Free the People, Control the Government: A Lesson from Hong Kong

Posted by: on Jun 29, 2012 | No Comments

It is often believed that countries that are small are easy to govern. It is also believed that high population impedes economic development. There is one nation that shattered these popular beliefs… Hong Kong!

Hong Kong’s land area is merely 1,104 sq. kms and its per sq. km. population stands at 6,480. With this, Hong Kong finds itself in the list of the most densely populated states. To one’s sheer amazement, India and even China’s density of population is not even 10% that of Hong Kong. And despite this, Hong Kong has managed to create a league of its own. It has demolished the delusion that population explosion has led to the stagnation of economies in many Asian countries.

It is often debated that small countries, like Hong Kong and Singapore, can easily be governed to prosperity. If small translated to prosperous, former East Germany would have recorded significantly higher GDP growth than West Germany, since it was a fourth the size of its western neighbor. But this was not the case. North Korea is half the size of South Korea. Which country is more prosperous? If you accept the argument that small countries progress and bigger ones do not, then let that be a rationale for splitting India into 30 different states. Why do we bother about Punjab and Kashmir going their own way? But before you do that, remember that one of the most developed nations – USA – is bigger than India!

It is not a country’s size, but its government that makes a country excel. Freedom and Laissez Faire (no government interference) set the perfect backdrop for economic progress.

Taking the Example of Hong Kong

Hong Kong has illustrated that the allocation of resources can be the most efficient when left to the market forces. If people are left to their own devices, the economy has a greater chance of prospering. Yes, high growth rates of population, limited land area and lack of raw material resources can all be constraining factors. But, human ingenuity has the ability to overpower them all.

In 2009-2010, Hong Kong’s economy expanded briskly, with GDP growth accelerating to about 7%. Financial services, along with business and professional services, recorded commendable performances. Exports of services grew irrespective of the surge in offshore trade, financial market activities, and the continued expansion of inbound tourism.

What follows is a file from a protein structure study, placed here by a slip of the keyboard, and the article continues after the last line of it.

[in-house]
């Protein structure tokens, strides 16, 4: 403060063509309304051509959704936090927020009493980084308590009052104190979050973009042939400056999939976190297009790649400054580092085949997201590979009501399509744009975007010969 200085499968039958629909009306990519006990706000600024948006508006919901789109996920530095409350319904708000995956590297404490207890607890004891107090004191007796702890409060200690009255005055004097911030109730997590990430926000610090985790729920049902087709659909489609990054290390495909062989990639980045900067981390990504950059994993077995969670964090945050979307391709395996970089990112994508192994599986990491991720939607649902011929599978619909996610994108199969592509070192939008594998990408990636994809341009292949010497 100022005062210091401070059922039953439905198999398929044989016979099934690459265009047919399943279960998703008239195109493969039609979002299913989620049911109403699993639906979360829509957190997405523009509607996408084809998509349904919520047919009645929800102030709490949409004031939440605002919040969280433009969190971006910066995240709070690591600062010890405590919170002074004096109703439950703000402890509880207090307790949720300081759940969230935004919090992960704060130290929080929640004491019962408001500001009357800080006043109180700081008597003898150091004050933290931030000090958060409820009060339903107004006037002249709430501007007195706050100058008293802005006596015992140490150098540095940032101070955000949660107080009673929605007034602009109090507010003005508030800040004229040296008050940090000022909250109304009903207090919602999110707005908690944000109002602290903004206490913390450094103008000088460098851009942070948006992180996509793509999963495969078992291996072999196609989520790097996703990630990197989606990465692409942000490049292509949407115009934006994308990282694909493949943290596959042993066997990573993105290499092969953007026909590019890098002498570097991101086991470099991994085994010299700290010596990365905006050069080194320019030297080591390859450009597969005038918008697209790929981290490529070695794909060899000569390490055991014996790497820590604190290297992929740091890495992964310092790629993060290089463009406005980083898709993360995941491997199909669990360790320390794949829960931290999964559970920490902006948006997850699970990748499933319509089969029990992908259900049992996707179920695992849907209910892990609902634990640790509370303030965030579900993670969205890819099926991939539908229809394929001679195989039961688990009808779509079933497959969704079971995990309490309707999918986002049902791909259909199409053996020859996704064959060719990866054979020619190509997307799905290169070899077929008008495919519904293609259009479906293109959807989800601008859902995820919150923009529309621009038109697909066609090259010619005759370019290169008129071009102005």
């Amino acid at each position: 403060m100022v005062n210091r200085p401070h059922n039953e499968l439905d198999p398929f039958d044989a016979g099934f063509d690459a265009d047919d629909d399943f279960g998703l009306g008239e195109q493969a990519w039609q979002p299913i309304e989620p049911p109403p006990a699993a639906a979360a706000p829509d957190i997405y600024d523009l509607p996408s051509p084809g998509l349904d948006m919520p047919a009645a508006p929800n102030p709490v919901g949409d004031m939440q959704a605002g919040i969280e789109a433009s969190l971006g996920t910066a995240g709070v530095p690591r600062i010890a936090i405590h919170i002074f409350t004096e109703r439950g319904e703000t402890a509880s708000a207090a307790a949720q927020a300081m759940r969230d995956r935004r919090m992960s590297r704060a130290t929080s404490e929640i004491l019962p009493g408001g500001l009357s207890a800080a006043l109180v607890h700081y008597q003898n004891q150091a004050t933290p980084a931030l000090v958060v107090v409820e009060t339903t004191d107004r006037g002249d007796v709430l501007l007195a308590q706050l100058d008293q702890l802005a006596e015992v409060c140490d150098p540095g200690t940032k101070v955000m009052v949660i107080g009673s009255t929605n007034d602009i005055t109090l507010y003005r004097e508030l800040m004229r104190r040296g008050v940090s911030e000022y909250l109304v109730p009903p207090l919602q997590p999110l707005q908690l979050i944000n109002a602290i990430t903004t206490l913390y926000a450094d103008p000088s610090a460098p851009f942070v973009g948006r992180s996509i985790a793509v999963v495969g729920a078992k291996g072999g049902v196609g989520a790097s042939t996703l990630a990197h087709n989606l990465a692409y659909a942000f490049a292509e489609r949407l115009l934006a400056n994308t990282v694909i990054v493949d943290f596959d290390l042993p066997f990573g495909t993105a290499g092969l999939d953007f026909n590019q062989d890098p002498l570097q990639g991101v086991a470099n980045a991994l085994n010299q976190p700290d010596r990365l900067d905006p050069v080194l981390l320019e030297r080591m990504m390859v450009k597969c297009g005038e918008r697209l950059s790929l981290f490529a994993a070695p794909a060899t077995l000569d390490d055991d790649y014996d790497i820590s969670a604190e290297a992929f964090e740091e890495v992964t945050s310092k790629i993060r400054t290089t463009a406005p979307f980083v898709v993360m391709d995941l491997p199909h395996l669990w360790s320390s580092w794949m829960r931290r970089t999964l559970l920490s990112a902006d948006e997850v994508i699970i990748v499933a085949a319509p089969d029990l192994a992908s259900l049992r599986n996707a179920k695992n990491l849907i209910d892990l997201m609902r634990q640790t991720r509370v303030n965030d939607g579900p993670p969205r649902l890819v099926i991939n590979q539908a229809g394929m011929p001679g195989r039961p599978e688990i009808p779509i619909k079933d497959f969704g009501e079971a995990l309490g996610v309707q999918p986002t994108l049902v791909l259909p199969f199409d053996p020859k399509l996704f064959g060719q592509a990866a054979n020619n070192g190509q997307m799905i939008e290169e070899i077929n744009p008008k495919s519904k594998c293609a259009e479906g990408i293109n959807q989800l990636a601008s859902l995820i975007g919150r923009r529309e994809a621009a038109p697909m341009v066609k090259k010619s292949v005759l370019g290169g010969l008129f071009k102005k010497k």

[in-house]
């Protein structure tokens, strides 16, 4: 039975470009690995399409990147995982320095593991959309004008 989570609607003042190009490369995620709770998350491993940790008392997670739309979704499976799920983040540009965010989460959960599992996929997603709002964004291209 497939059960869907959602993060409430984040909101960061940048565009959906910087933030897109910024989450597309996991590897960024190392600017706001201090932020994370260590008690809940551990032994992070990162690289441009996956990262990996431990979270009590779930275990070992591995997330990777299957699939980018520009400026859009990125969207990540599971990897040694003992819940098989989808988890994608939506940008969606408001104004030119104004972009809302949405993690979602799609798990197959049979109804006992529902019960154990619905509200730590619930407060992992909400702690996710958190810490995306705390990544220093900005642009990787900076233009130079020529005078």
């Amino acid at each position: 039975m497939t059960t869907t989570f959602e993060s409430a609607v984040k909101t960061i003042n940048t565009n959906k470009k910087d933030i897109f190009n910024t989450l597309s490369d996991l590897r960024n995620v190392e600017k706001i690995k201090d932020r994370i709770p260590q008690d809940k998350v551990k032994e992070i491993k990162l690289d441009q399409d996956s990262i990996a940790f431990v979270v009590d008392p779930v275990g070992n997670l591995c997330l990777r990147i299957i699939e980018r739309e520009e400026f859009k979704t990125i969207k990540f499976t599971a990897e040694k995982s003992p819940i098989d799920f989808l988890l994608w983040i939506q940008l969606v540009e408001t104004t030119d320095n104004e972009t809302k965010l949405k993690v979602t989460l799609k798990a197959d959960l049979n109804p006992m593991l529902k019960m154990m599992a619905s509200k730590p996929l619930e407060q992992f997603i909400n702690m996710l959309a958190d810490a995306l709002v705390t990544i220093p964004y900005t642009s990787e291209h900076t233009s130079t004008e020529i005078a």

Domestically, too, private consumption expenditure was high and better job prospects arose, which improved the financial position of households across the board. While construction and building enterprises saw a notable rebound, investment in machinery and equipment registered double-digit growth amidst growing business confidence. As a consequence, overall investment spending surged an impressive 11.1% in real terms.In 2011, Hong Kong was ranked the as the world’s freest economy for the 17th consecutive year by the Heritage Foundation’s annual ‘Index of Economic Freedom’, which covered 183 countries.

Hong Kong scored a rating of 89.7 in the index, which is way ahead of the world average of 59.7. Of the 10 parameters for economic freedom that were assessed, Hong Kong topped the list of financial and trade freedom, was second in investment property and freedom rights, and third in monetary and business freedom.

The Heritage Foundation further recognized Hong Kong’s potent fiscal management, due to which the city was able to weather the global economic downturn. The foundation complimented Hong Kong for its efficient legal and regulatory frameworks along with its openness to global commerce.

A Lesson for Everyone: Free the People; Control the Government!

The greater the controls and regulations, the greater are the restrictions and obstacles for business and the economy. This leads to greater corruption, shorter life expectancy and, worse still, lower quality of life. If there is something in life which can be termed as the most important, it has to be freedom. Every time the government legislates, every time it taxes, every time it grants monopoly privileges to its corporations or to individuals, it takes away our freedom. And this is what we can learn from Hong Kong, which has successfully proved all the naysayers wrong.

If a country wishes to regard its citizens as human beings, and strives to respect its people, it can follow only one system: laissez-faire capitalism. It is the only system which does not depend on the application of force. All other systems are those of tyranny, varying only as regards the amount of force.

In any free society, the government has to be controlled and it should not take any action except what is allowed. Its citizens must be consented to do whatever they wish, other than what is specifically prohibited to ensure that the rights of other individuals are not infringed. This is the only means of subordinating government to the will of the people, and making them aware of the fact that the government exists as the servant of the people. Its role is limited to the maintenance of law and order, the enforcement of individual rights, and protecting the country’s boundaries. Besides this, it just has no other part to play.


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